• Avoid trapping air into the sausages much as you can.  
  • If making lap cheong (both cellulose or natural skin) prick the sausage with a fine needle all over before they are ready for hanging and lightly squeeze each sausage to release any trapped air. 
  • If making fresh sausages do not prick too many holes or the sausage may split or burst during cooking. 
  • To make standard size lap cheong (if using natural skin) use thin sausage skin like sheep casing size 21 -  26mm or cellulose casings. Hog casing is far too thick unless you want to make fat short ones like the picture above. 
  • When tying sausages with a cotton string better use a double loops knot (just like a normal knot but looping the string twice before pulling to tie the knot). 
  • When soaking salted natural skin, do not exceed too much what you will need. If you do have too much left over, make sure they are clean and remove any excess water then mix with plenty of salt and put back in the fridge. This will keep for sometime but try using it again soon as poss. Another handy tip is to get some cellulose skin as backup, if you do run out of skin this way you can continue working and finish the job quickly. 
  • Cellulose skin keeps for many years in the cupboard, dried and handy to use straight away. When making fresh sausages with cellulose skin, make sure you keep the sausages in the fridge for few hours or overnight before cooking, this will reduce skin breakage during cooking. 
  • Do not freeze natural casings this will cause the skin to weaken and break.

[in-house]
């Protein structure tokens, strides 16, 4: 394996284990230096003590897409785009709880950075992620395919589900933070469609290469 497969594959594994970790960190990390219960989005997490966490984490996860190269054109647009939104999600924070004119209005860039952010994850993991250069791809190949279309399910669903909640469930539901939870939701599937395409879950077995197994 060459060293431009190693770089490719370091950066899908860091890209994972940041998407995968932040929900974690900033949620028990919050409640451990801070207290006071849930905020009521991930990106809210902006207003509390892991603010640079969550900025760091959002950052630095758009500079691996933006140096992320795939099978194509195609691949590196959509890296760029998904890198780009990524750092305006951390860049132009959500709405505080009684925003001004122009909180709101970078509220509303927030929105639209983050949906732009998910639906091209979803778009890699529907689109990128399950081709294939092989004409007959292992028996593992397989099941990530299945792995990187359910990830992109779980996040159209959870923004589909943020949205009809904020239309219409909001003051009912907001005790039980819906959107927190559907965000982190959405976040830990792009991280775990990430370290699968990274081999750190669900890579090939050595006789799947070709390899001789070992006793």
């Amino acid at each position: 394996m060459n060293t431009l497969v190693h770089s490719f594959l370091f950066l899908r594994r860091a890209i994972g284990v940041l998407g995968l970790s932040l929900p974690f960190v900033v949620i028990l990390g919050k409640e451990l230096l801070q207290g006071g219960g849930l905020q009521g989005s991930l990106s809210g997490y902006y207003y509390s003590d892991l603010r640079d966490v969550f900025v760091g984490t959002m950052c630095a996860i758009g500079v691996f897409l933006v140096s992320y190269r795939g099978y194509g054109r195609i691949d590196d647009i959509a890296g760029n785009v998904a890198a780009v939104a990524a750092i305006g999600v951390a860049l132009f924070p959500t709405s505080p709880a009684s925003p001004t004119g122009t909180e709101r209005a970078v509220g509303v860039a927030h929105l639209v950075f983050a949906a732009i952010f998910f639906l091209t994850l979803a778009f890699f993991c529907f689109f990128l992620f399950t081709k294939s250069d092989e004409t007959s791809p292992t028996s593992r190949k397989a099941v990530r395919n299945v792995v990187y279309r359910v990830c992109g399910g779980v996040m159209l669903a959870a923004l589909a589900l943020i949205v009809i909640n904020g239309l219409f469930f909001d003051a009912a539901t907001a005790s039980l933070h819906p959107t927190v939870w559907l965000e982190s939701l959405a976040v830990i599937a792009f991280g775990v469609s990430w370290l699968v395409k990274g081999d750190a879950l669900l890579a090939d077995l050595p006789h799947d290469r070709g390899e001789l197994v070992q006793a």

• If using a manual cast iron meat grinder, after cleaning put all the parts in a warm oven to dry. This will prevent rust. 

UK sausage casings suppliers:
Ebay



6 comments:

  1. Lots of great trips, thanks Sunflower!

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  2. Great information.
    I would love to try it ♥

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  3. thanks for sharing all these valuable tips.

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  4. wow, it looks so easy your home-made sausages and lap cheong.
    Could you please point me to a more detailed recipe for both the lap cheong and sausages? (maybe you have them up already somewhere..) During the drying stage for the lap cheong, do they get mouldy?
    I'm writing you from Italy, hopefully it'll be easy to track down all the necessary tools...
    thanks a heap!

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  5. Lap cheong recipe and result on these two posts

    http://sunflower-recipes.blogspot.com/2010/03/lap-cheong-chinese-dried-sausage.html

    http://sunflower-recipes.blogspot.com/2010/04/diy-lap-cheong-tasting.html

    I will post some fresh sausage recipes later.

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  6. thks a whole lot for the tips. I'll write u if I do decide to take the plunge! Man, I miss lap cheong!